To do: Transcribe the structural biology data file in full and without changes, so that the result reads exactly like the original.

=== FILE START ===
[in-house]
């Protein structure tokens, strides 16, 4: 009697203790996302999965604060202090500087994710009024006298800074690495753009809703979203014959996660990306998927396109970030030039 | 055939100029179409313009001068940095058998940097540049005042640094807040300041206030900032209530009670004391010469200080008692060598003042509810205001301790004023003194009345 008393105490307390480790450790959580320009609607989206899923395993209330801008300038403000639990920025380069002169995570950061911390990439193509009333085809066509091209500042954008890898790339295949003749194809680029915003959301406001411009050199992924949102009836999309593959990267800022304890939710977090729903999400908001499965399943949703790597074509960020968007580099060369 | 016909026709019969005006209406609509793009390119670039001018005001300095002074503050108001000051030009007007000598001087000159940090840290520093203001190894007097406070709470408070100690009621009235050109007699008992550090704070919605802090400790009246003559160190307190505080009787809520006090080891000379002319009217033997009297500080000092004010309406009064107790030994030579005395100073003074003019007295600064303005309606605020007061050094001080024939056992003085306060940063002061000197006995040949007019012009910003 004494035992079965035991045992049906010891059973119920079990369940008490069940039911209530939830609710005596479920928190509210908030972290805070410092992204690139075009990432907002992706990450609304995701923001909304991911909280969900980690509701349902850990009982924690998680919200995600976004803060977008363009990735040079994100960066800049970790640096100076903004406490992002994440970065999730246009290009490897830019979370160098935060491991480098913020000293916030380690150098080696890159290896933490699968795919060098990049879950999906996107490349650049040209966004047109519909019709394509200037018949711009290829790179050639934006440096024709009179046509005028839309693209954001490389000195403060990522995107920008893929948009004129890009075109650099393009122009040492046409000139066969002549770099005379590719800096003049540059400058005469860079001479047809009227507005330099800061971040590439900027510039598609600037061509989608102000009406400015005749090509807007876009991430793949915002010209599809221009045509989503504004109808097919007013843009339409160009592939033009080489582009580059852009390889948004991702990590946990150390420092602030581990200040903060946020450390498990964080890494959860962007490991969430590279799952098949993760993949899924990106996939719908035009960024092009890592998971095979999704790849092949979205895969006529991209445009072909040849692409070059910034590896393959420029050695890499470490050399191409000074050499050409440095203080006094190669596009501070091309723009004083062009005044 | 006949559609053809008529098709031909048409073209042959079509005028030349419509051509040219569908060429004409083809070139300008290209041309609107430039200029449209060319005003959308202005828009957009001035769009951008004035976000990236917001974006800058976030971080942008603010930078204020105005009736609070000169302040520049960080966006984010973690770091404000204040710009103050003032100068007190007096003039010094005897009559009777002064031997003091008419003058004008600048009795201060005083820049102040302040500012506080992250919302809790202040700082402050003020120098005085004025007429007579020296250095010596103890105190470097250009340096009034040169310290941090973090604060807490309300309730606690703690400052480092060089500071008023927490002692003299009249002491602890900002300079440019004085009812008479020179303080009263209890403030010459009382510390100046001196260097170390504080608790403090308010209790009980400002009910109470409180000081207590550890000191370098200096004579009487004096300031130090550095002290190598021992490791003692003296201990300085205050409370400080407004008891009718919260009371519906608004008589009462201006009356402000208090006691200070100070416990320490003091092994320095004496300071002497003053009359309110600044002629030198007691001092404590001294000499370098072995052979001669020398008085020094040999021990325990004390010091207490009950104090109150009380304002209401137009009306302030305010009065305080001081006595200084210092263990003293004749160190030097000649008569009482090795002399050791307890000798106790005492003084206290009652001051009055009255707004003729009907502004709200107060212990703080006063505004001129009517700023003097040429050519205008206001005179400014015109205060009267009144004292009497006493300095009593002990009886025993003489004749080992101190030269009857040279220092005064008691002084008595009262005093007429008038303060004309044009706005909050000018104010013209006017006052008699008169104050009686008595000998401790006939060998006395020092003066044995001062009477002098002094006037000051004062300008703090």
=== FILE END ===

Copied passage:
[in-house]
């Protein structure tokens, strides 16, 4: 009697203790996302999965604060202090500087994710009024006298800074690495753009809703979203014959996660990306998927396109970030030039 | 055939100029179409313009001068940095058998940097540049005042640094807040300041206030900032209530009670004391010469200080008692060598003042509810205001301790004023003194009345 008393105490307390480790450790959580320009609607989206899923395993209330801008300038403000639990920025380069002169995570950061911390990439193509009333085809066509091209500042954008890898790339295949003749194809680029915003959301406001411009050199992924949102009836999309593959990267800022304890939710977090729903999400908001499965399943949703790597074509960020968007580099060369 | 016909026709019969005006209406609509793009390119670039001018005001300095002074503050108001000051030009007007000598001087000159940090840290520093203001190894007097406070709470408070100690009621009235050109007699008992550090704070919605802090400790009246003559160190307190505080009787809520006090080891000379002319009217033997009297500080000092004010309406009064107790030994030579005395100073003074003019007295600064303005309606605020007061050094001080024939056992003085306060940063002061000197006995040949007019012009910003 004494035992079965035991045992049906010891059973119920079990369940008490069940039911209530939830609710005596479920928190509210908030972290805070410092992204690139075009990432907002992706990450609304995701923001909304991911909280969900980690509701349902850990009982924690998680919200995600976004803060977008363009990735040079994100960066800049970790640096100076903004406490992002994440970065999730246009290009490897830019979370160098935060491991480098913020000293916030380690150098080696890159290896933490699968795919060098990049879950999906996107490349650049040209966004047109519909019709394509200037018949711009290829790179050639934006440096024709009179046509005028839309693209954001490389000195403060990522995107920008893929948009004129890009075109650099393009122009040492046409000139066969002549770099005379590719800096003049540059400058005469860079001479047809009227507005330099800061971040590439900027510039598609600037061509989608102000009406400015005749090509807007876009991430793949915002010209599809221009045509989503504004109808097919007013843009339409160009592939033009080489582009580059852009390889948004991702990590946990150390420092602030581990200040903060946020450390498990964080890494959860962007490991969430590279799952098949993760993949899924990106996939719908035009960024092009890592998971095979999704790849092949979205895969006529991209445009072909040849692409070059910034590896393959420029050695890499470490050399191409000074050499050409440095203080006094190669596009501070091309723009004083062009005044 | 006949559609053809008529098709031909048409073209042959079509005028030349419509051509040219569908060429004409083809070139300008290209041309609107430039200029449209060319005003959308202005828009957009001035769009951008004035976000990236917001974006800058976030971080942008603010930078204020105005009736609070000169302040520049960080966006984010973690770091404000204040710009103050003032100068007190007096003039010094005897009559009777002064031997003091008419003058004008600048009795201060005083820049102040302040500012506080992250919302809790202040700082402050003020120098005085004025007429007579020296250095010596103890105190470097250009340096009034040169310290941090973090604060807490309300309730606690703690400052480092060089500071008023927490002692003299009249002491602890900002300079440019004085009812008479020179303080009263209890403030010459009382510390100046001196260097170390504080608790403090308010209790009980400002009910109470409180000081207590550890000191370098200096004579009487004096300031130090550095002290190598021992490791003692003296201990300085205050409370400080407004008891009718919260009371519906608004008589009462201006009356402000208090006691200070100070416990320490003091092994320095004496300071002497003053009359309110600044002629030198007691001092404590001294000499370098072995052979001669020398008085020094040999021990325990004390010091207490009950104090109150009380304002209401137009009306302030305010009065305080001081006595200084210092263990003293004749160190030097000649008569009482090795002399050791307890000798106790005492003084206290009652001051009055009255707004003729009907502004709200107060212990703080006063505004001129009517700023003097040429050519205008206001005179400014015109205060009267009144004292009497006493300095009593002990009886025993003489004749080992101190030269009857040279220092005064008691002084008595009262005093007429008038303060004309044009706005909050000018104010013209006017006052008699008169104050009686008595000998401790006939060998006395020092003066044995001062009477002098002094006037000051004062300008703090």